The fervor for Pope John Paul II's canonization grew following his death, culminating in the crowd at Friday's funeral urging immediate sainthood.
Pope John Paul II's funeral was barely under way when the cardinals seated near his casket got the first insistent message from the huge crowd below. "Santo Subito," said the 15-foot-banner unfurled in St. Peter's Square.
Roughly translated from Italian, it means "Sainthood Now."
Soon an identical sign popped up farther back in the crowd, followed by several minutes of cheering, rhythmic applause and shouts of "Saint John Paul!"
By the end of Friday's Mass seven such banners were visible from the outdoor altar, each bearing the slogan of a grass-roots movement advocating the late Catholic leader's swift sanctification.
"We all saw them," Cardinal Theodore McCarrick of Washington said after the service. "The message was clear. The people think he was a saint."
Support for John Paul's canonization "is like a tidal wave," said Cardinal Adam Maida of Detroit. "It's going to come."
Vatican officials cautioned Friday that their procedure for elevating the dead to saintly status is cumbersome and can last decades. Any short cuts, they said, would require a decision by John Paul's successor, whom the cardinals expect to elect this month.
Friday's pro-sainthood demonstration showed some signs of organization and looked strongest in a section of several thousand Polish pilgrims.
Yet the movement itself is broad and apparently spontaneous, reflecting the globe-trotting pontiff's contact and enduring impact on millions of people during his 26-year reign.
In Mexico, Heron Badillo, 19, was up at 3 a.m. to watch the funeral on television. Badillo met the pope 15 years ago when he landed in the city of Zacatecas and blessed the sickly boy by touching and kissing his forehead during an airport ceremony.
In a telephone interview Friday from Zacatecas, Badillo said he strongly believes that the encounter cured him of leukemia after doctors had given up treating him. "I felt an instantaneous emotion and a new breath filling my entire body," he said, adding that he is now free of illness.
The Mexican Bishops Conference supports the teenager's testimony. Spokeswoman Marilu Esponda said the bishops plan to present it to the Vatican, along with medical records, as evidence of a "miracle."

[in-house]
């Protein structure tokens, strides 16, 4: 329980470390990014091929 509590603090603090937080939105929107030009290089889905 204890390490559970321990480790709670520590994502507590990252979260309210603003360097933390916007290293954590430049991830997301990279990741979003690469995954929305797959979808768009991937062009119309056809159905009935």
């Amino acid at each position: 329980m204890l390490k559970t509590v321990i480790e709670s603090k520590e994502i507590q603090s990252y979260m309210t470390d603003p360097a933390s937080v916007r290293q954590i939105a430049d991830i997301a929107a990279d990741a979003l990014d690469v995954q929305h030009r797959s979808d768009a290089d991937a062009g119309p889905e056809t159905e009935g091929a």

Candidates for sainthood must pass through two rigorous examinations of documents and eyewitness reports. The first process leads to beatification, or "blessing" by the church, the second to canonization as a saint. Candidates must have proven reputations for holiness and "intercessionary" powers to deliver favors from God, such as a cure, to those who pray to them.
Opening a formal case for beatification must wait at least five years after the candidate's death, according to the rules. But many Catholics would like to see that wait abolished for John Paul, and some of those would prefer that the next pope skip the examination stages and simply proclaim him a saint.
The Rev. Peter Gumpel, a member of the Vatican's Congregation for the Causes of Saints, said such a spur-of-the-moment proclamation is unprecedented.
Gumpel noted that Pope Paul VI had squelched a similar movement in the 1960s to sanctify his predecessor, Pope John XXIII, right away. It took Pope John until 2000 to achieve beatification.
In 1983, under John Paul's guidance, the process of beatification and canonization was streamlined to allow people to become saints more quickly. John Paul canonized 482 saints, more than all his predecessors in the last four centuries combined.
But some church officials believe the next pope might feel popular pressure to move even faster on John Paul's beatification case. He would have a precedent in John Paul's fast-track treatment of Mother Teresa of Calcutta. Her beatification case started two years after her death in 1997 and moved at record speed to her sainthood in 2003.